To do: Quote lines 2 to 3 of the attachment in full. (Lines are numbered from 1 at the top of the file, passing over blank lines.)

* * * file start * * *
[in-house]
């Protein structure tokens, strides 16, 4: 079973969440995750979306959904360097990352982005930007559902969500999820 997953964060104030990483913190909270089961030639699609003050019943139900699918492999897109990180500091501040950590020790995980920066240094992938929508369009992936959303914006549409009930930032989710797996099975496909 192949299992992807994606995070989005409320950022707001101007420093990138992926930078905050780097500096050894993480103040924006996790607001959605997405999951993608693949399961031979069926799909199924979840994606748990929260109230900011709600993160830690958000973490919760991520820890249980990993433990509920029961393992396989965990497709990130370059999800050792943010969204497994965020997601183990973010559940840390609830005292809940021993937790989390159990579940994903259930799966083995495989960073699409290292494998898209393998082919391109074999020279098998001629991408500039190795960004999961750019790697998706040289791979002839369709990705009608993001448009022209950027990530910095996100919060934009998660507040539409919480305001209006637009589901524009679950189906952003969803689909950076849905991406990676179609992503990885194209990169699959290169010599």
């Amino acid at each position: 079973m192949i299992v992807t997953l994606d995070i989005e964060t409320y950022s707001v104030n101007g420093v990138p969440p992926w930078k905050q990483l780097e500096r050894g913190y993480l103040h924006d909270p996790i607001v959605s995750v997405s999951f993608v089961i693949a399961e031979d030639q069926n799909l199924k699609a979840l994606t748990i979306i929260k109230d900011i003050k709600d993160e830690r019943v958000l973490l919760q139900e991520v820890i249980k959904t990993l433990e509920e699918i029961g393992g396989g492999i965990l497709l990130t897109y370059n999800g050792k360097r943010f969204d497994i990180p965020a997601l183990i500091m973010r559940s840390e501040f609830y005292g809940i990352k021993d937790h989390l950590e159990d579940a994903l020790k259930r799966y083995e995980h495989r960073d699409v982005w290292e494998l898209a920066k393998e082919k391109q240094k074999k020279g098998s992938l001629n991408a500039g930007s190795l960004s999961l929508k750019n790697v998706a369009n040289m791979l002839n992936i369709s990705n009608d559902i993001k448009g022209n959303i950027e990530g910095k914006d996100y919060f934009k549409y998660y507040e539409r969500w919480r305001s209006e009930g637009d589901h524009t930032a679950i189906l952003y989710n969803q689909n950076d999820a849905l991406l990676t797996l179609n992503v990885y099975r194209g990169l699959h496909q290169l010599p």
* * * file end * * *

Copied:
């Protein structure tokens, strides 16, 4: 079973969440995750979306959904360097990352982005930007559902969500999820 997953964060104030990483913190909270089961030639699609003050019943139900699918492999897109990180500091501040950590020790995980920066240094992938929508369009992936959303914006549409009930930032989710797996099975496909 192949299992992807994606995070989005409320950022707001101007420093990138992926930078905050780097500096050894993480103040924006996790607001959605997405999951993608693949399961031979069926799909199924979840994606748990929260109230900011709600993160830690958000973490919760991520820890249980990993433990509920029961393992396989965990497709990130370059999800050792943010969204497994965020997601183990973010559940840390609830005292809940021993937790989390159990579940994903259930799966083995495989960073699409290292494998898209393998082919391109074999020279098998001629991408500039190795960004999961750019790697998706040289791979002839369709990705009608993001448009022209950027990530910095996100919060934009998660507040539409919480305001209006637009589901524009679950189906952003969803689909950076849905991406990676179609992503990885194209990169699959290169010599």
């Amino acid at each position: 079973m192949i299992v992807t997953l994606d995070i989005e964060t409320y950022s707001v104030n101007g420093v990138p969440p992926w930078k905050q990483l780097e500096r050894g913190y993480l103040h924006d909270p996790i607001v959605s995750v997405s999951f993608v089961i693949a399961e031979d030639q069926n799909l199924k699609a979840l994606t748990i979306i929260k109230d900011i003050k709600d993160e830690r019943v958000l973490l919760q139900e991520v820890i249980k959904t990993l433990e509920e699918i029961g393992g396989g492999i965990l497709l990130t897109y370059n999800g050792k360097r943010f969204d497994i990180p965020a997601l183990i500091m973010r559940s840390e501040f609830y005292g809940i990352k021993d937790h989390l950590e159990d579940a994903l020790k259930r799966y083995e995980h495989r960073d699409v982005w290292e494998l898209a920066k393998e082919k391109q240094k074999k020279g098998s992938l001629n991408a500039g930007s190795l960004s999961l929508k750019n790697v998706a369009n040289m791979l002839n992936i369709s990705n009608d559902i993001k448009g022209n959303i950027e990530g910095k914006d996100y919060f934009k549409y998660y507040e539409r969500w919480r305001s209006e009930g637009d589901h524009t930032a679950i189906l952003y989710n969803q689909n950076d999820a849905l991406l990676t797996l179609n992503v990885y099975r194209g990169l699959h496909q290169l010599p």